The subject under debate was whether the government should subsidize preschools. But the real question was whether a machine called IBM Debater could out-argue a top-ranked human debater.
The answer, on Monday night, was no.
Harish Natarajan, the grand finalist at the 2016 World Debating Championships, swayed more among an audience of hundreds toward his point of view than the AI-powered IBM Debater did toward its. Humans, at least those equipped with degrees from Oxford and Cambridge universities, can still prevail when it comes to the subtleties of knowledge, persuasion and argument.
It wasn’t a momentous headline victory like we saw whenin 1997 or in 2017. But IBM still showed that artificial intelligence can be useful in situations where there’s ambiguity and debate, not just a simple score to judge who won a game.
“What really struck me is the potential value of IBM Debater when [combined] with a human being,” Natarajan said after the debate. IBM’s AI was able to dig through mountains of information and offer useful context for that knowledge, he said.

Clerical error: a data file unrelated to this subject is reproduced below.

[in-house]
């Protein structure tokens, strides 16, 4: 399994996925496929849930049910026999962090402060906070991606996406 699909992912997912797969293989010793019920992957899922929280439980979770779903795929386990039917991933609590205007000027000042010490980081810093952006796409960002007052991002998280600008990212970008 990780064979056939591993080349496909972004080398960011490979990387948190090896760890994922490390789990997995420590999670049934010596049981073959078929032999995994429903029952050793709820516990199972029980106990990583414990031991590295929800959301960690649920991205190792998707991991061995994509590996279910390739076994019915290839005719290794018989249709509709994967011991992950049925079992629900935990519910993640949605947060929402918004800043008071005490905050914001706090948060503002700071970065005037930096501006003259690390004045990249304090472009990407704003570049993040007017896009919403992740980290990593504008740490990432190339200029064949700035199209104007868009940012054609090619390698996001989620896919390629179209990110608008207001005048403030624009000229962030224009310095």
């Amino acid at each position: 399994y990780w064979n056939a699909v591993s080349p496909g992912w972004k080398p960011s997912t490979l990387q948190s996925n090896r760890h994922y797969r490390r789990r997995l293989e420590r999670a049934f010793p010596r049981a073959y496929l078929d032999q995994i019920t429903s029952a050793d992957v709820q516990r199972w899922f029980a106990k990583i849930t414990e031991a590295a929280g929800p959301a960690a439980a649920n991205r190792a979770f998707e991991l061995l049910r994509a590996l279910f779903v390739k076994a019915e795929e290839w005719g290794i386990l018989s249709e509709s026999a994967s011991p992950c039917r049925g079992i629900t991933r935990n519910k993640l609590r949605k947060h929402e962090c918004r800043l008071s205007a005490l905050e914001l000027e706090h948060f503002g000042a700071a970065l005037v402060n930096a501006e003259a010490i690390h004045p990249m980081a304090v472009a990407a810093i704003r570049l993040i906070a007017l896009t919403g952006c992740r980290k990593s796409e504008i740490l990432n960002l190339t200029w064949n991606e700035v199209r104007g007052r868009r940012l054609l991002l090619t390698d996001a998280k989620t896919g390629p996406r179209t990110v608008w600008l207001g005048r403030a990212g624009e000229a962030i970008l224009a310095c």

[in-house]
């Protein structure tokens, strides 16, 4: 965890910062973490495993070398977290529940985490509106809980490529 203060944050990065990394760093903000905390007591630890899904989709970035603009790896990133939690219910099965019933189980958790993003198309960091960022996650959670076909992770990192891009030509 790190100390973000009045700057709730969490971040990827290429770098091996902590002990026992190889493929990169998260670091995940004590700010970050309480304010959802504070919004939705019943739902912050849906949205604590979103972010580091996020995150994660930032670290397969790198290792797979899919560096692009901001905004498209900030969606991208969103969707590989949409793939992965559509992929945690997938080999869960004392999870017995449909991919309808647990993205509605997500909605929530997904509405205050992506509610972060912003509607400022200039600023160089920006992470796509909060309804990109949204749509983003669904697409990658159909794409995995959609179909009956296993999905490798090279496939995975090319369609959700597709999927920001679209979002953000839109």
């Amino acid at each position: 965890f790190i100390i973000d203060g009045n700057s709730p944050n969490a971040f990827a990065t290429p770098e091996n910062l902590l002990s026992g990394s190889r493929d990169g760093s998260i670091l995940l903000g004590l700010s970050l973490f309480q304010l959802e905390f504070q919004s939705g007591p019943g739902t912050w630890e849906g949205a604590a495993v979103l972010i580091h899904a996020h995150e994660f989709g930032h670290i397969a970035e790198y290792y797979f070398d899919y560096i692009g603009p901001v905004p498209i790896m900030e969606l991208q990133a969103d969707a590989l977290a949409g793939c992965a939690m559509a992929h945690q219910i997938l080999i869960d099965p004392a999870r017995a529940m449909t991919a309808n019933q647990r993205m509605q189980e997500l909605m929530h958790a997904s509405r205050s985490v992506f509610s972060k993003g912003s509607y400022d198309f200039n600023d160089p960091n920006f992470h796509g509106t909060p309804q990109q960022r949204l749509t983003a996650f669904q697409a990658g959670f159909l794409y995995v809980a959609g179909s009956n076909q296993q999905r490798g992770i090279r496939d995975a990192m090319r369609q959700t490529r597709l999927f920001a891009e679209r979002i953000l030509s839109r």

It was the second time IBM Debater took on humans in public, though it’s taken part in dozens of debates behind Big Blue’s walls. In the first, the AI defeated one human debater soundly while losing a closer competition with another. This time, though, the human opponent was tougher — indeed, IBM researchers involved in the years-long project expected their AI would lose.
IBM Debater lost, but there’s no question it won in a way: Listening to it, you evaluate what it’s saying, not just that it’s a computer saying something. The machine marshaled its argument, broke that down into a few points and backed them up with data from various studies. It wasn’t perfect, but it was on point.
And, weirdly for an AI, it told us how Homo sapiens ought to behave.
“Giving opportunities to the less fortunate should be a moral obligation for any human being,” IBM Debater said.